"What we try to do is foster their imagination of how others are using them," Bode says. "Once you spark their imagination some of them just take off." www.judsonisd.org, www.tabletpctalk.com
Hinsdale Township (Ill.) High School District 86
One of the largest deployments of table in a public school setting can be found in a high school district in the western suburbs of Chicago where there are nearly 600 tablets available for student end teacher use. Hinsdale began piloting tablets last year when the district acquired 50 machines and gave 25 of them to a math teacher to use in Algebra 2, Computer Science 1 and 2, and AP Computer Science classes.
And then they watched.
"The teacher became much more interactive with the class, and the student can interact with one another also," says James R, Polzin, assistant superintendent of Hinsdale Township High School District 86.
The technology allowed students to project work done on their tablets through the LCD projector. "Kids were much more open to sharing their work by capturing the LCD projector rather than by going up to the board and standing in front of the group," Polzin says. "Adolescents are so concerned about self image. With this technology, there's more of a community sense of problem solving and learning.
After the math pilot, Hinsdale issued tablets to science teachers. This year they'll be studying tablet use in science, humanities, English, math and foreign language classes. But next year is the big leap.
"If everything goes well this year, and we think we have a tool that supports instruction and learning, we'll ask 250 freshman families to invest and buy a tablet," Polzin says. "What we will guarantee is the student will be in a class with other students and teachers who have tablet. The year after, the district is considering making tablets mandatory for freshman.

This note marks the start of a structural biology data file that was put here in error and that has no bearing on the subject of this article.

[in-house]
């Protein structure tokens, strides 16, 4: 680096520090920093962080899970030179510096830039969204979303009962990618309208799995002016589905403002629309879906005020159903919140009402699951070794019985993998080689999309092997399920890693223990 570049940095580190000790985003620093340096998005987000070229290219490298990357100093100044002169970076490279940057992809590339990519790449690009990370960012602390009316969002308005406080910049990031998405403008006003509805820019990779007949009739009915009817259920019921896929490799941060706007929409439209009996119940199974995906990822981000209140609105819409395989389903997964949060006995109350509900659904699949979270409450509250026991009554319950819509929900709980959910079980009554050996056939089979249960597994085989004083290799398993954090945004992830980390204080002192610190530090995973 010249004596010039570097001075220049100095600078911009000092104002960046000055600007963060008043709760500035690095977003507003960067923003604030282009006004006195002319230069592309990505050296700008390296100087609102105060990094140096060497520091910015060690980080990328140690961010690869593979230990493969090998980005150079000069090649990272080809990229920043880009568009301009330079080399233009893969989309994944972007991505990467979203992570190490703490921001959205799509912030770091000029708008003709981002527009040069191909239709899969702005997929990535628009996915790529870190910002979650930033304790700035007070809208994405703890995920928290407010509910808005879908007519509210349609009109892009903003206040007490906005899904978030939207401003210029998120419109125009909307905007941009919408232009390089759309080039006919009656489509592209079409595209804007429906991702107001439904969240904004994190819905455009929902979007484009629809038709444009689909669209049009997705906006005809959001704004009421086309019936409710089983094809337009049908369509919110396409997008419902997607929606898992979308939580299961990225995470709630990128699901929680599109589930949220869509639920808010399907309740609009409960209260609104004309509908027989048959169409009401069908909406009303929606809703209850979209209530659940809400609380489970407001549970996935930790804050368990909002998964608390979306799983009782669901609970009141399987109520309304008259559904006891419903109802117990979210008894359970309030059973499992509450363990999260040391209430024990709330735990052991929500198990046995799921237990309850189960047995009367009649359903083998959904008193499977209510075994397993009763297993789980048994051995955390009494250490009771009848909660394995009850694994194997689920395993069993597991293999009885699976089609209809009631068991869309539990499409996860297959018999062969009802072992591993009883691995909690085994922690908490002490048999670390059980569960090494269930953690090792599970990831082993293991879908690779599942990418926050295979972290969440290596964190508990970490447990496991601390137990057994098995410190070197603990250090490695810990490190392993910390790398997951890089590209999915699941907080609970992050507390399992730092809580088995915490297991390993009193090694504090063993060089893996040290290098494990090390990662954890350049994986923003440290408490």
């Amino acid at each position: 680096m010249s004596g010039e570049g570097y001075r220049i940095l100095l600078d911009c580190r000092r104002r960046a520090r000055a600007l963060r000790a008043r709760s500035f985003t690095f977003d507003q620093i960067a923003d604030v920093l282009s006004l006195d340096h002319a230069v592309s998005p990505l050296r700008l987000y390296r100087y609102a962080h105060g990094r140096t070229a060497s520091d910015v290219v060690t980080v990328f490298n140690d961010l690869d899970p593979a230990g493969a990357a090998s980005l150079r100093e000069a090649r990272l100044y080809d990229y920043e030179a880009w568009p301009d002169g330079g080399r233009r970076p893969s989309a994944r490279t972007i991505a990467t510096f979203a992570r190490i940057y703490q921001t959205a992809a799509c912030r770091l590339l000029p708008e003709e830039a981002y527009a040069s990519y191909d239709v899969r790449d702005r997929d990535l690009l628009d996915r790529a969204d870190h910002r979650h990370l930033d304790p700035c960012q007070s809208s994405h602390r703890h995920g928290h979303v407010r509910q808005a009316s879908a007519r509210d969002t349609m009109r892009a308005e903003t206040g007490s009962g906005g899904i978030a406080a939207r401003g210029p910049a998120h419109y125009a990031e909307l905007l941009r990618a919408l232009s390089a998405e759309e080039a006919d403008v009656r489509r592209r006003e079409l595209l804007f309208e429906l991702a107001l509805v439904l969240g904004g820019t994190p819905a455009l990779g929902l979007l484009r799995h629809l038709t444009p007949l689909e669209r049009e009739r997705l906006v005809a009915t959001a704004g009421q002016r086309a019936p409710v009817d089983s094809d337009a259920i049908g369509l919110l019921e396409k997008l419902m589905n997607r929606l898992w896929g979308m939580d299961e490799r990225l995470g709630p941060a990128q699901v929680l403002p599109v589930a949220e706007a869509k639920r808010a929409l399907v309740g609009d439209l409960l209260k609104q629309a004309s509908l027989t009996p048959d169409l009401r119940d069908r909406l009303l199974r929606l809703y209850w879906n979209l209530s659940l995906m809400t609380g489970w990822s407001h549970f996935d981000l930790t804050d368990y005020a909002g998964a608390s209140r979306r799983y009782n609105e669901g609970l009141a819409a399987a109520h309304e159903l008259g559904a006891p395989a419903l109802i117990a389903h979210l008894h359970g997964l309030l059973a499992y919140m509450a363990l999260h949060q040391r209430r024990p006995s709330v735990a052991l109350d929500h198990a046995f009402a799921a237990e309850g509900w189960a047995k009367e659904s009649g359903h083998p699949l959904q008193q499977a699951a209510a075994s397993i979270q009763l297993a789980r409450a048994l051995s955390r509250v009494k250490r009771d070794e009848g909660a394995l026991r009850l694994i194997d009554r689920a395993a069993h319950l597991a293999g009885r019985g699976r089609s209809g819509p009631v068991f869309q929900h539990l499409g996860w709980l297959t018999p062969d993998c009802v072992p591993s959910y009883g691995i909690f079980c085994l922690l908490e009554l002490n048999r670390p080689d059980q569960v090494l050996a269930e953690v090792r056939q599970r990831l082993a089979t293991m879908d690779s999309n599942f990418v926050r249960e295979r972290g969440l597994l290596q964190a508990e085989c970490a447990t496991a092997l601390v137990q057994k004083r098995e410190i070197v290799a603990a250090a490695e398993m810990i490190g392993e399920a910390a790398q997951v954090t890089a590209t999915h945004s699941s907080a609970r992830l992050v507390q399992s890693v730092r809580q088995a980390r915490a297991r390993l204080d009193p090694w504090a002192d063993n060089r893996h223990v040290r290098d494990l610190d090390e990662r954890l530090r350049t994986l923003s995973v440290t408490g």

Part of the goal of Hinsdale's deployment is, with the help of the participating technology companies, to create research on the impact of tablets on classroom instruction and learning. "There really isn't a lot of research in terms of connecting the tablet with instruction," Polzin says. www.hinsdale86.org
Cincinnati (Ohio) Country Day School
It's easy for Joe Hofmeister to ask "Why would anyone dealing with a 1-to-1 program go with a laptop over a tablet?"; the upper portion of Cincinnati Country Day School where he is technology director has been a 1:1 computing environment since 1996. Since then the school has gotten rid of all of its computer labs, and asks parents to shell out about $2,000 every four years to buy their child a new computer.
True, the nirvana of a 1:1 environment, and parents that gladly pay $2,000 for new computers every couple of years, are not realities for most K-12 educators in the U.S. But what Hofmeister and other innovators have learned is invaluable to districts who will eventually replicate all or part of what he's doing.
"We've stopped buying laptops," he says. "Anything new that's coming in is a tablet."
In particular, CCD uses Toshiba Portage M200 Tablet. Those who haven't played with a convertible might worry about the durability of the machines, especially the swivel point that allows the notebook screen to rest flat for tablet-style writing. Hofmeister says don't.
The school's 1:1 computing structure allows students to bring machines in need of repair to a central office where they're given a loaner computer until their computer is fixed. On any given day, six to eight computers might come in for repair before 8 a.m., Hofmeister says. During first 60 days that 240 tablets were in use, one repair was necessary. Since the school began using tablets they've never had a swivel break.
Similarly, the school bookstore stocked up on replacement pens, knowing that only the specialized devices can be used to input text. During the entire year no students came to buy new pens--the only sale was to a teacher who had lost hers.
Cincinnati Country Day is hosting a three-day "Tablets in the Classroom" conference at the end of October and a documentary video about the use of tablets at the school is available on their Web site. www.countryday.net
Rebecca Sausner is a freelance Writer who frequently covers Education issues.
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|Date:||Oct 1, 2004|